Publishing flips out
One of the biggest changes to shake up online media consumption has been Rupert Murdoch’s recent announcement that News Corp will charge for access to all its websites from 2010. The current free-for-all model will expire at the end of this financial year and take on a Wall Street Journal style fee-for-access model.
This follows a very aggressive move by Associated Press to take legal action against websites and blogs that use Associated Press articles without legal permission. While these moves seem more focused at trying to slow the dependence on Google News and blogs, they appears similar to the music labels heavy-handed approach to piracy.
The issue around critical mass is key to any successful online platform and if Google News already offers 4,500 news sites to consumers why change? Part of the issue has been claims that Google News cannibalises potential advertising revenue and then further impinges on publishers through placement of ads next to their headlines and article snippets.
The recent move towards paid content models by large media groups has accelerated, with Journalism Online reportedly signing 176 daily newspapers as potential clients for its service (still far less than the alleged 500 expressions of interest). The Journalism Online business model is fairly profitable as it revolves around a commission of 20% paid on any subscription fees paid.
The twist to this happy ending is why would News Corporation move away from dependence on Google News to become dependent on Journalism Online? News Corp has the option of pushing towards the formation of its own content consortium because of its global operations and established regional nameplates. News Corp appears to have stayed away from US centric technologies such as Amazon Kindle, so what is planned next?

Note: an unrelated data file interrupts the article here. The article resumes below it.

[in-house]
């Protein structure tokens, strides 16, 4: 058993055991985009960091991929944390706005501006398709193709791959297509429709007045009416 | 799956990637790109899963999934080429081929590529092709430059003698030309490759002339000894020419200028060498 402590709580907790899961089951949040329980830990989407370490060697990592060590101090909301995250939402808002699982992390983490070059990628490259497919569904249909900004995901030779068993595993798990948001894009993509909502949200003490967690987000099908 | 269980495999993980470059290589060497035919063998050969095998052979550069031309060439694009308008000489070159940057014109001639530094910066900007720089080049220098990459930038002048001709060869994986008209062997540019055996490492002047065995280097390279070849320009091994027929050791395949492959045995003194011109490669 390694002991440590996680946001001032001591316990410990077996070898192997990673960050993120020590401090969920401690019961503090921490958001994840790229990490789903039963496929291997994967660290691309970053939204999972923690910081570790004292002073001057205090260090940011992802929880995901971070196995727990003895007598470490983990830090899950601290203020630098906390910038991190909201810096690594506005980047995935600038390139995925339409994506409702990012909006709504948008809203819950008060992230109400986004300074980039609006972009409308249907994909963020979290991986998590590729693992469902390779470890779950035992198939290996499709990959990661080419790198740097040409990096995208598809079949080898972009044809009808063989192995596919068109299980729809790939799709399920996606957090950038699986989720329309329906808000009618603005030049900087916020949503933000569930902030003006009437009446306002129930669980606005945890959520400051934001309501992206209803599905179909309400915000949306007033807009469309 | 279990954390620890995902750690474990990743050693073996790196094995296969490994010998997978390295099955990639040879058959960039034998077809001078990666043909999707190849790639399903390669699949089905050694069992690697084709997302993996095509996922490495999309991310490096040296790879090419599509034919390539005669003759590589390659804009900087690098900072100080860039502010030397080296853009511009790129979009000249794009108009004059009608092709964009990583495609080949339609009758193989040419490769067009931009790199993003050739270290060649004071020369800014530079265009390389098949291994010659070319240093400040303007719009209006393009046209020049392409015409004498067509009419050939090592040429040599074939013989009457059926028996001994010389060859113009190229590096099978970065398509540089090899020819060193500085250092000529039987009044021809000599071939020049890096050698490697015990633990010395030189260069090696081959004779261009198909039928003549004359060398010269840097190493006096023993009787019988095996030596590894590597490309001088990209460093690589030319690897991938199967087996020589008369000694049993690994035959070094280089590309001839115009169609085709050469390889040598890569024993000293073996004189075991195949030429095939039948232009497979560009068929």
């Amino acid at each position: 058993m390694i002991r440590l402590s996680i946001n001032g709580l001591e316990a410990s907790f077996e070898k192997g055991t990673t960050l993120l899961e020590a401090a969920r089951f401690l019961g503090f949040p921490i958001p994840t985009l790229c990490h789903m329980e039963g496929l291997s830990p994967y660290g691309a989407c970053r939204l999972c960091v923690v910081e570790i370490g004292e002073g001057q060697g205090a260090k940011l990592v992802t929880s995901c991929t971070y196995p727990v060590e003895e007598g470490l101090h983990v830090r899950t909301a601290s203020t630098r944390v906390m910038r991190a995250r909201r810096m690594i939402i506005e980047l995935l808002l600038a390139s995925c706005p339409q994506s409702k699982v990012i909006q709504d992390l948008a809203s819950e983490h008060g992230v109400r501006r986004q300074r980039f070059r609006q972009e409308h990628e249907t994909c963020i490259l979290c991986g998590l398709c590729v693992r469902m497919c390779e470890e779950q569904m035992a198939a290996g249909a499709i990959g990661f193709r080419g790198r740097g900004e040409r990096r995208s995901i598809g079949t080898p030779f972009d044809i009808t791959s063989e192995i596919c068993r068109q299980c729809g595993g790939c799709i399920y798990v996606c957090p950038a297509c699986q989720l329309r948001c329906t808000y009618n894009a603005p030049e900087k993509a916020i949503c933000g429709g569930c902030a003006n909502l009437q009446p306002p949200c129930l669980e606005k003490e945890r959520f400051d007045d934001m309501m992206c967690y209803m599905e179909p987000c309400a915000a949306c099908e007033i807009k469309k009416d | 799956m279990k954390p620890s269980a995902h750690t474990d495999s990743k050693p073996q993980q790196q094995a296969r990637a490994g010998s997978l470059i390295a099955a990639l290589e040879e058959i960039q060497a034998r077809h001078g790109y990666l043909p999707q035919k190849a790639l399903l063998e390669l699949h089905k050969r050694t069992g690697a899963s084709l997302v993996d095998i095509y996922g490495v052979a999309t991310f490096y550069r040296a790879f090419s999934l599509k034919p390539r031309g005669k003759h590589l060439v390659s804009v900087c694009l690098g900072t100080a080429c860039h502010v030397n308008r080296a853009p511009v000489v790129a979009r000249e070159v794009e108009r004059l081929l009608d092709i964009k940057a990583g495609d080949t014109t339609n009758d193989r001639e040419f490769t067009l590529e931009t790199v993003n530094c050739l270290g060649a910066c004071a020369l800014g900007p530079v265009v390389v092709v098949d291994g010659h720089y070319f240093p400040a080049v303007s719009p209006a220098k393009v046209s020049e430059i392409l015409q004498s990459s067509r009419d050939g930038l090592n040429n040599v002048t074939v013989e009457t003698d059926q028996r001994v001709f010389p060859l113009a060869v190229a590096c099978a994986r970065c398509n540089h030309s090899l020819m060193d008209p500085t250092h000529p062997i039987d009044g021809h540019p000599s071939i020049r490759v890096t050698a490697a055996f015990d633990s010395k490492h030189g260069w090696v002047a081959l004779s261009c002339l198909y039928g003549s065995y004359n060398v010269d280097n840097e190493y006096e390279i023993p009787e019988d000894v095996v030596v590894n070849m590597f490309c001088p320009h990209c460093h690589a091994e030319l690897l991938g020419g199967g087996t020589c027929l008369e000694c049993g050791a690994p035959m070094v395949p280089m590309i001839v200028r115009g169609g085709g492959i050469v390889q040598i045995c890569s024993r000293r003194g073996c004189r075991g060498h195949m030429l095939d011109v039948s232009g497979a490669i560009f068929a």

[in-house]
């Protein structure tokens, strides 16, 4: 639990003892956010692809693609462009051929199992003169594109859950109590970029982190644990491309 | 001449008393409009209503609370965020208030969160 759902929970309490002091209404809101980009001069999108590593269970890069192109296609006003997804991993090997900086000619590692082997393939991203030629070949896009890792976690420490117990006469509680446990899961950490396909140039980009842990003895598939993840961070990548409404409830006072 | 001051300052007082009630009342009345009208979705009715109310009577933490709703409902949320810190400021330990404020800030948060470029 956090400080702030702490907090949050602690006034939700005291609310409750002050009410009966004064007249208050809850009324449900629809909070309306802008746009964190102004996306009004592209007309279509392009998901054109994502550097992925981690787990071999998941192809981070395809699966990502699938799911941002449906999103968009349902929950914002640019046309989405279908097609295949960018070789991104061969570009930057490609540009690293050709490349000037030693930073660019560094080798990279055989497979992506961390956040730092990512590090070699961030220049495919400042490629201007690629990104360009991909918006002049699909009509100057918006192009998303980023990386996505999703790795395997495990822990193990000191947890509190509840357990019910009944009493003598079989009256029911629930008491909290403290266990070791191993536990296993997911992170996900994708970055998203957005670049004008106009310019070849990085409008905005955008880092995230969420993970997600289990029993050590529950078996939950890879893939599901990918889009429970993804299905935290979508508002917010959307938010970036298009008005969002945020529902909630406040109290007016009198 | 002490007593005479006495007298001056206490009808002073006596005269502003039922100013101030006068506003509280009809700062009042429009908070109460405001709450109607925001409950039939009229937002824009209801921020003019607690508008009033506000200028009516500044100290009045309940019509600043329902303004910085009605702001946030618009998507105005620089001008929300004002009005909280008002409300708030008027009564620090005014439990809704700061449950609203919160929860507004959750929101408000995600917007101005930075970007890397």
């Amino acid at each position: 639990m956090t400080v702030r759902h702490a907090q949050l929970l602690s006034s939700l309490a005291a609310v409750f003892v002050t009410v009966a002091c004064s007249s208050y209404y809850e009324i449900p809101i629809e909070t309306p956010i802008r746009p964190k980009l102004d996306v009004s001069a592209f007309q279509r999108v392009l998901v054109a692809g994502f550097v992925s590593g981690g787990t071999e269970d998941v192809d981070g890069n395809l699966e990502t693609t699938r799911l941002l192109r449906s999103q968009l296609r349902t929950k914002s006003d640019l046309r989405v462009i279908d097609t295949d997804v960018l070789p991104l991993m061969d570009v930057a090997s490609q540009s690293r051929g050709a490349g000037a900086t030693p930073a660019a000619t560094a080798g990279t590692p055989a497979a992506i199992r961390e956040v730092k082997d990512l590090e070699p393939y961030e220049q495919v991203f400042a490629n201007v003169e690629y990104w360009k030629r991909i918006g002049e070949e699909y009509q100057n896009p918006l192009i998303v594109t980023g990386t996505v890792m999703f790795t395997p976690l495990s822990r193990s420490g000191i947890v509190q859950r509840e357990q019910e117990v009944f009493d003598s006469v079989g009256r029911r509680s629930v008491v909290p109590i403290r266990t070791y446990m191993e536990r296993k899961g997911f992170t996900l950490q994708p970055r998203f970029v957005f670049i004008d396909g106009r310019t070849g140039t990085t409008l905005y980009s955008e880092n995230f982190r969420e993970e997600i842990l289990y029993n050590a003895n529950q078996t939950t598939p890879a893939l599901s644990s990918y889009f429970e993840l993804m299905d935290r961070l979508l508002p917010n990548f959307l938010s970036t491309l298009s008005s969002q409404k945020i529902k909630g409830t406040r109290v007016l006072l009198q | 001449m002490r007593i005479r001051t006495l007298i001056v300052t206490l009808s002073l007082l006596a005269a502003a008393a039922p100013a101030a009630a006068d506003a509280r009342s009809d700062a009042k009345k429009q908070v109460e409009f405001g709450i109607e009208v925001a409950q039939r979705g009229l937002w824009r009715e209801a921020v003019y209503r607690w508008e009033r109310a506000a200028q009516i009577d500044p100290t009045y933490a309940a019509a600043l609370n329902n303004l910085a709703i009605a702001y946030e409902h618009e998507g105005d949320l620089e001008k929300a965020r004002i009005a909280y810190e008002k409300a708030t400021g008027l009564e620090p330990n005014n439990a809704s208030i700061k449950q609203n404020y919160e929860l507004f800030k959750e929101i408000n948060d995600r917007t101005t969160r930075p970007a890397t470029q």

The issue here is not around if journalists should be paid for great content but should consumers pay for online access to that content? The problem is a mixed bag of complaints about revenue, from placement advertising not reflecting the quality of the content to maintaining total control of content. Some media groups such as Tribune Interactive have been very aggressive in trying to draw as much traffic from sources such as Google, while others seem to be giving up.
The only true media platform that has had the ability to attract large numbers of people willing to pay for music has been iTunes. Much of the success is around the simple ‘one-click’ micro-payment system they offer consumers demonstrating that such a micro-payment solution has potential but needs to be centralised.
A recent request from the Newspapers Association of America for proposals of how to best charge for content online received 11 submissions, including submissions from Google & Journalism Online. The interesting point is although Google will likely expand their checkout payment system to cover micro-payments, it still does not see this as the key driver of revenue.
The reason why Google doesn’t see micro-payments as a major source of revenue is because they have an established Adsense/DoubleClick platform that will likely continue to be the key driver of revenue sharing with the content providers.
The recent launch of a new Google Labs product, FastFlip, has re-ignited interest in how Google can deliver a better media product for consumers and keep media providers happy. The initial tests show the new product has only limited sharing options: a FriendFeed, a ‘Like’ rating button and a disappointing lack of customisation of news feeds.
FastFlip has already showed it is more suited to magazine and book publishers as the screenshots allow articles to be partially read, but the real issue is that the screenshots don’t allow the content provider’s client ads to be displayed. This method, used to present the articles, seems to ‘re-break’ the advertising model and place content providers back at square one.
The new format also shows the limitations of contextual placement of advertising, as those shown do not appear to be relevant to the article and only partially relevant to the category. The ability of Google to generate revenue for FastFlip at the cost of the publisher’s ads will likely require more generous revenue sharing agreements. The screenshot format will likely become a larger issue, as it may exceed the fair use claim used in the past to allow Google News to display snippets and article titles.
All this experimentation is healthy for the media industry as it seems to be moving toward a consolidated approach that combines display ad revenue and micro-payments as a long-term solution.